I’m sure you saw the Price Water House report that Nigeria is one of the least attractive countries in terms of foreign investment, compared to small African countries like Benin, Ghana, etc. It is not by accident. It is because the attitude of state governments to investors is horrible.

On whether the attempts to take the ease of doing business initiative down to the states can drastically change the wrong mind-set towards investment at that tier of government, especially, under the current quasi-federal structure, where is no much pressure on the states to engage in productive investment.

The money from Abuja to share is about to expire. There will be no money to share from Abuja in a short period of time. That is why I am actually worried. I’m doing an opinion article on the topic, “Is Nigeria the next Haiti?” Why am I writing this piece? Because I’m frightened for Nigeria and think somebody should wake us up. In 1789 Haiti had the highest per capita income in the world. Today, Haiti is the poorest country in the Western Hemisphere. What happened that changed the fortunes of Haiti so frighteningly? By the time Haiti had the highest per capita income in the world, a man called James Watt redesigned the steam engine, and that led to the industrial revolution. With the industrial revolution, Haiti’s plantation economy reduced in value. And as the world was changing, Haiti was not changing. At first, its leaders did not realise that the world was changing until they became completely irrelevant in this new world.

My fear is that somehow, Nigeria may go the way of Haiti. That is why I am anxious to wake the country up. We went from the plantation economy to industrial revolution, to the information age, the information communications technology revolution. If Nigeria, which has been sustained by the benefits of the oil age, continues to think in terms of oil, when the world moves on from crude oil, this place could descend into anarchy. From where will the jobs come for the big bulge in population?

On what the intelligent oil producing countries have done.
We have failed to achieve what the most intelligent of the oil producing countries did, which is save their oil income and use this saving to support new investment, diversify the base of their economy. We have failed to do it, and oil is over. Norway was clever enough, Kuwait was clever, not to talk of what the Dubais of this world have done, diversify themselves away from thinking oil. We have not done that. So we need to put on our thinking caps very quickly and see what we can do. Otherwise, we could be the next Haiti.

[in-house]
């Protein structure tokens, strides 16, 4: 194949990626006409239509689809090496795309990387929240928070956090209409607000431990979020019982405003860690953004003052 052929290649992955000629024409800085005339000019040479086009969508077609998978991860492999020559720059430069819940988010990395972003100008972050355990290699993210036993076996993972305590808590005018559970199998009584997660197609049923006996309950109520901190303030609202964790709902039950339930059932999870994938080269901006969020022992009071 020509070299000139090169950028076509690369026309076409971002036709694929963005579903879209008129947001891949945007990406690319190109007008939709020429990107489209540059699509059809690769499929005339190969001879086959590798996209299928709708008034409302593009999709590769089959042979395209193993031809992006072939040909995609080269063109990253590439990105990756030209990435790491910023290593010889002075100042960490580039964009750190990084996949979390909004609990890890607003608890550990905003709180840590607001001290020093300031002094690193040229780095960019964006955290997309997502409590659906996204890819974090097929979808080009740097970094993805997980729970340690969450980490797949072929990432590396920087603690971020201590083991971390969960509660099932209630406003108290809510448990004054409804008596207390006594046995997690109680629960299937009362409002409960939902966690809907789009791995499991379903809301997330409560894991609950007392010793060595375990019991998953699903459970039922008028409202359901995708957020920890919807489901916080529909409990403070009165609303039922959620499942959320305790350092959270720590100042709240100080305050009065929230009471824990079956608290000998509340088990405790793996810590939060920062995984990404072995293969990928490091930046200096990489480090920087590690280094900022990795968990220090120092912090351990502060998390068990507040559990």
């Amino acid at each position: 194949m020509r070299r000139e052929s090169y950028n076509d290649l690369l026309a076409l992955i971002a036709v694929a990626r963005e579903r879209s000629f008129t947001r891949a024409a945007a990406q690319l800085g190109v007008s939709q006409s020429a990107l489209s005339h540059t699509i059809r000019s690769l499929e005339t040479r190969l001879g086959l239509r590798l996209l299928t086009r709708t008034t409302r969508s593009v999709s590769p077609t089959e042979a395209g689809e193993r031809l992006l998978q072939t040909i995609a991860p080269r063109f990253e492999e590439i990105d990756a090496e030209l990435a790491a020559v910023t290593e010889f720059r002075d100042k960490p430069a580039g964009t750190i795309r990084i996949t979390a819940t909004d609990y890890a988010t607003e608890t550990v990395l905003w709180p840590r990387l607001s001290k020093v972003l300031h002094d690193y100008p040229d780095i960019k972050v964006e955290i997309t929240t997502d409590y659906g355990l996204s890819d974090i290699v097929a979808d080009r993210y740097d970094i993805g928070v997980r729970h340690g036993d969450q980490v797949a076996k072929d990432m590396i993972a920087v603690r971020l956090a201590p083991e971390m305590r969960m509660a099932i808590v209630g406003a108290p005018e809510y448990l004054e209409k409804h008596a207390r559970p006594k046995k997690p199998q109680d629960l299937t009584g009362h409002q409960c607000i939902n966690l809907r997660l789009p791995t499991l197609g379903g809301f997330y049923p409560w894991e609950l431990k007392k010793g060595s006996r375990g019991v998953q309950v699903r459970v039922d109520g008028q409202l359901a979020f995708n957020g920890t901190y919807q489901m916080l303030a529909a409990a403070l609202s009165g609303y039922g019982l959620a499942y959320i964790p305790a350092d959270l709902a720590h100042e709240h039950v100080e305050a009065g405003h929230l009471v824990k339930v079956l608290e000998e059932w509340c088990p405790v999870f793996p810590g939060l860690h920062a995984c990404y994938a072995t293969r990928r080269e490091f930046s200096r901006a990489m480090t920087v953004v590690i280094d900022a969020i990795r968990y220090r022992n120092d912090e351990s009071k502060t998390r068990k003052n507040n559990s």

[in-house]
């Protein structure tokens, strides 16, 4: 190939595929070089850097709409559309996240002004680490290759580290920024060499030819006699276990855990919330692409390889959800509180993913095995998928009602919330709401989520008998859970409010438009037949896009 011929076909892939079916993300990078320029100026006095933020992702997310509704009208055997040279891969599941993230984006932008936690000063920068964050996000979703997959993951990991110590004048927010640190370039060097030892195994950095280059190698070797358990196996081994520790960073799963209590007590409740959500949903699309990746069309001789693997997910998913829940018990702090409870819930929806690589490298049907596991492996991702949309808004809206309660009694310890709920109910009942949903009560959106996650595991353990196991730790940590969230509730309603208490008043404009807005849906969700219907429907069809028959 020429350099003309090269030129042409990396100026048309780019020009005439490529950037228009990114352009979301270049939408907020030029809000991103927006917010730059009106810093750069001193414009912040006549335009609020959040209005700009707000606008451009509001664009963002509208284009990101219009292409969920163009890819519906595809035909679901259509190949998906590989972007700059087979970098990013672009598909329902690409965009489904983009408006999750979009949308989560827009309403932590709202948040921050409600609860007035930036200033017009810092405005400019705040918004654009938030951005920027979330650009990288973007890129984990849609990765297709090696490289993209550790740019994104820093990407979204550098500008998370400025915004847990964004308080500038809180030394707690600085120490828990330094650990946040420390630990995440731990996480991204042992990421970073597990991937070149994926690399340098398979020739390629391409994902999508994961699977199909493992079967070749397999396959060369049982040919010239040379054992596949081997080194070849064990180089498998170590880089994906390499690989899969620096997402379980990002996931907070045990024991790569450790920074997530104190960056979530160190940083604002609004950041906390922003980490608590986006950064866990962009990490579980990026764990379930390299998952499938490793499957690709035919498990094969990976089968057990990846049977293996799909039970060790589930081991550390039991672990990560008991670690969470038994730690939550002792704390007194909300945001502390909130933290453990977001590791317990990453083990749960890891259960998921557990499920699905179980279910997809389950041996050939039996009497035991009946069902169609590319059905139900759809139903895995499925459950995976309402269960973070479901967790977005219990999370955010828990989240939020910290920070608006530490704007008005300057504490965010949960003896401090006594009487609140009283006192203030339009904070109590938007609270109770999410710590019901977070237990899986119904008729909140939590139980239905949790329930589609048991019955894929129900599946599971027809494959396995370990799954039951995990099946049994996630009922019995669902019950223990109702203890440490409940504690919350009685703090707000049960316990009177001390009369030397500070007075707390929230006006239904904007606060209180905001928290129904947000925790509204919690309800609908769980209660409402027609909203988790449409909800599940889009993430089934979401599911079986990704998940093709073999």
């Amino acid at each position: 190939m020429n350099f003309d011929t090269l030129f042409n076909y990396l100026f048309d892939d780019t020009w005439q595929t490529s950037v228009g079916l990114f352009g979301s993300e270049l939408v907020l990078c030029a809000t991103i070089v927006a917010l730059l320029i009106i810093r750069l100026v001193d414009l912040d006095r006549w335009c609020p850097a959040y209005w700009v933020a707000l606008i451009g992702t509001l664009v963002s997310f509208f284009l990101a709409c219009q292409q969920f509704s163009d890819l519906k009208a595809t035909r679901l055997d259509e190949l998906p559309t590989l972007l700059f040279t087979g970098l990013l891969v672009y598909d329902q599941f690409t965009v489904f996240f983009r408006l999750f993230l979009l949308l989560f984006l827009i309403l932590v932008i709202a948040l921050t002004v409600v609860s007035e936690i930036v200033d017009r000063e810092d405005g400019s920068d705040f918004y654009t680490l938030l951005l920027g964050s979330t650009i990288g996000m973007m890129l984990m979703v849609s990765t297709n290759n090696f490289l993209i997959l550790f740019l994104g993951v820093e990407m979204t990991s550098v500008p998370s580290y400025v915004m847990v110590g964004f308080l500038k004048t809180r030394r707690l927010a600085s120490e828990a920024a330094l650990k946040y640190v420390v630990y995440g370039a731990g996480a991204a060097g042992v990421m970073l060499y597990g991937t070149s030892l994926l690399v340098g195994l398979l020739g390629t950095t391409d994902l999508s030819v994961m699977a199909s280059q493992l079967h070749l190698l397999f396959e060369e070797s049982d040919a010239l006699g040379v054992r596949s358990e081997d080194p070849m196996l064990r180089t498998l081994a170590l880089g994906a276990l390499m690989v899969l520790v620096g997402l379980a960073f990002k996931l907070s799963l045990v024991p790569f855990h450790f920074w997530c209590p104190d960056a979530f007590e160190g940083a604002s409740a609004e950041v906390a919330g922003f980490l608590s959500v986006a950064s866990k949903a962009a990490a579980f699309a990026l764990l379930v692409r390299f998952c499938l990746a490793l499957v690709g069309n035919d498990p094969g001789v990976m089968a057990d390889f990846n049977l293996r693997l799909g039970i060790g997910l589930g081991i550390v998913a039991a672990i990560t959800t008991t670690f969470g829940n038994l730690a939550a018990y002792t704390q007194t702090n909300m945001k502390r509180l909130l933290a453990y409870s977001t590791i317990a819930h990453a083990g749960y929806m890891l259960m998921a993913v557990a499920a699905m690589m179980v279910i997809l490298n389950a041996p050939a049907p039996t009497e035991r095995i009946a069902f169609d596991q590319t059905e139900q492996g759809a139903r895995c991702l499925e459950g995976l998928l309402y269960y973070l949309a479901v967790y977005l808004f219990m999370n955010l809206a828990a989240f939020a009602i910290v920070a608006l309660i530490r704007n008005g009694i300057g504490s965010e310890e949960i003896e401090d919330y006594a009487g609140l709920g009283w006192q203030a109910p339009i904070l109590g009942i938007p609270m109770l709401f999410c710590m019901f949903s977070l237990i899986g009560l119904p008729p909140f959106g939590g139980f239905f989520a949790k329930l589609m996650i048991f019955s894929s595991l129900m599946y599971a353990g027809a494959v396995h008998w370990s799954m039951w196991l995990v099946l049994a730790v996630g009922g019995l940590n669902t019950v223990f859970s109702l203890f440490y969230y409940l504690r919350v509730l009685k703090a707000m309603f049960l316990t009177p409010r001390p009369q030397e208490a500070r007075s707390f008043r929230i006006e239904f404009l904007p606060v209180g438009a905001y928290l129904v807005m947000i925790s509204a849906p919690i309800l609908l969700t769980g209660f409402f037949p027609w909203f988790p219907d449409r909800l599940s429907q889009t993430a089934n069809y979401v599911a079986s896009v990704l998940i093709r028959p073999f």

On the feasibility of the needed change, given the seeming perpetuation of injurious and contradictory economic policies. One is the petroleum minister’s laments about the high cost of oil production and hints that Nigeria could stop production if the rising cost continues, amid huge investments of national resources into oil prospecting in the Lake Chad Basin.

I’m not about to determine how people will think. How people think is significantly a function of the quality of public debate in a country. But that is what we do very poorly, because we prefer to abuse each other rather than discuss the issues. The famous contemporary German philosopher, Jurgen Habermas, who talks about the public sphere, would be thoroughly embarrassed by the Nigerian environment in terms of public conversation, which is the soul of democracy. We don’t have think-tanks in this country. If I arrive Washington now and get into a taxi, most likely the driver would tune to the national public radio, most likely somebody from the Brooklyn institutions, Heritage or any of those foundations would be talking about issues in the politics of America. But we don’t have that in our country; we don’t have rigorous public conversation. When you try to raise issues people look at you and feel, “wetin, na only you?” because they lack the understanding that it is that conversation that helps countries shape the mind-set of the people, which then determines the kind of policy actions that we take.

The Minister of State for Petroleum Resources was right in lamenting. Our production costs are high. The way the trajectory of the oil age is going, 10 years from now, oil may be selling for something as paltry as $5 per barrel. If our cost of production is that high, there would be no point in mining the oil because you can’t justify the cost. Ease of doing business issues are very critical.

On restructuring.
About 11 years ago, at a workshop, I talked about restructuring, not even in the sense we are talking about it now, but going all the way to the local governments. I said local governments should not just be seen as political entities. They should be seen as local development areas, where each local government area outlines what its gifts are, what God has given them capacity to produce and how they can increase the output of those things, increase the processing of those things within that same local government area, orient the local education curriculum to be focused on how you extract and increase value in those goods. Then, a cluster of local government areas can be called Z zone of development, for instance, and you build economic structures within that zone that can be the basis for industrial policy. The states then become coordinating units of these zones of development.
That becomes the basis for engaging in national economic affairs. But I don’t think anybody paid attention to those ideas.